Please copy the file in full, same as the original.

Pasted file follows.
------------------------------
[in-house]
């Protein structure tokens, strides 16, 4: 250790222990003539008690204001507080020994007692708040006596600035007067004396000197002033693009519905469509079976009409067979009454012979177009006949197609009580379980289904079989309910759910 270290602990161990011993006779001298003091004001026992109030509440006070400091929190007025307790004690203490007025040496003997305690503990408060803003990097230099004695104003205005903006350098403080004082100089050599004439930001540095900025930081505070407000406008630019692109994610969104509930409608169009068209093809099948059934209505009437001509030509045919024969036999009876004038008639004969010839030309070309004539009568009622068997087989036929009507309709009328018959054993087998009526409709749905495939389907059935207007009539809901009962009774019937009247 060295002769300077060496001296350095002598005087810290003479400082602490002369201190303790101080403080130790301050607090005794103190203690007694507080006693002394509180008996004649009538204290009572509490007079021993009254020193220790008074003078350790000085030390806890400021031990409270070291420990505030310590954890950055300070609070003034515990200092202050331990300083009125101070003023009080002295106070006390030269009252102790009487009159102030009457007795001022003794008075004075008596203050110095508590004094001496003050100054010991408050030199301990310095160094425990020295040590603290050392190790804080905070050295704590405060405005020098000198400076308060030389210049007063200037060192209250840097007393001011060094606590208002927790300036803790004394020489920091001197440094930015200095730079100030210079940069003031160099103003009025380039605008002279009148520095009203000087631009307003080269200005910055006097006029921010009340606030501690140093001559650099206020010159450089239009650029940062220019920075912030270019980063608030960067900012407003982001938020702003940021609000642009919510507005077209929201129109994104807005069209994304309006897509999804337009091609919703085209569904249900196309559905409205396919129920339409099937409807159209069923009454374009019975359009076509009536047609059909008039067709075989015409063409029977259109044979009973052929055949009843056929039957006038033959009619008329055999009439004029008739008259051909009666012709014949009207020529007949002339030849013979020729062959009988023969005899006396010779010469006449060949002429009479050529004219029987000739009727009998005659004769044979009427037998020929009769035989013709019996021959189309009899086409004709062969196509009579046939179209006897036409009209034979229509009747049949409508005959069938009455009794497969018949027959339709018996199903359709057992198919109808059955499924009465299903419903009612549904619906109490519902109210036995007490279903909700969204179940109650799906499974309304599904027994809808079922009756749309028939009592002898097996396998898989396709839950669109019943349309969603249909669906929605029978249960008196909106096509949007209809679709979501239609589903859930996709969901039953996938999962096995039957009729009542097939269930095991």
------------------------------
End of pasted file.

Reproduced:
[in-house]
């Protein structure tokens, strides 16, 4: 250790222990003539008690204001507080020994007692708040006596600035007067004396000197002033693009519905469509079976009409067979009454012979177009006949197609009580379980289904079989309910759910 270290602990161990011993006779001298003091004001026992109030509440006070400091929190007025307790004690203490007025040496003997305690503990408060803003990097230099004695104003205005903006350098403080004082100089050599004439930001540095900025930081505070407000406008630019692109994610969104509930409608169009068209093809099948059934209505009437001509030509045919024969036999009876004038008639004969010839030309070309004539009568009622068997087989036929009507309709009328018959054993087998009526409709749905495939389907059935207007009539809901009962009774019937009247 060295002769300077060496001296350095002598005087810290003479400082602490002369201190303790101080403080130790301050607090005794103190203690007694507080006693002394509180008996004649009538204290009572509490007079021993009254020193220790008074003078350790000085030390806890400021031990409270070291420990505030310590954890950055300070609070003034515990200092202050331990300083009125101070003023009080002295106070006390030269009252102790009487009159102030009457007795001022003794008075004075008596203050110095508590004094001496003050100054010991408050030199301990310095160094425990020295040590603290050392190790804080905070050295704590405060405005020098000198400076308060030389210049007063200037060192209250840097007393001011060094606590208002927790300036803790004394020489920091001197440094930015200095730079100030210079940069003031160099103003009025380039605008002279009148520095009203000087631009307003080269200005910055006097006029921010009340606030501690140093001559650099206020010159450089239009650029940062220019920075912030270019980063608030960067900012407003982001938020702003940021609000642009919510507005077209929201129109994104807005069209994304309006897509999804337009091609919703085209569904249900196309559905409205396919129920339409099937409807159209069923009454374009019975359009076509009536047609059909008039067709075989015409063409029977259109044979009973052929055949009843056929039957006038033959009619008329055999009439004029008739008259051909009666012709014949009207020529007949002339030849013979020729062959009988023969005899006396010779010469006449060949002429009479050529004219029987000739009727009998005659004769044979009427037998020929009769035989013709019996021959189309009899086409004709062969196509009579046939179209006897036409009209034979229509009747049949409508005959069938009455009794497969018949027959339709018996199903359709057992198919109808059955499924009465299903419903009612549904619906109490519902109210036995007490279903909700969204179940109650799906499974309304599904027994809808079922009756749309028939009592002898097996396998898989396709839950669109019943349309969603249909669906929605029978249960008196909106096509949007209809679709979501239609589903859930996709969901039953996938999962096995039957009729009542097939269930095991």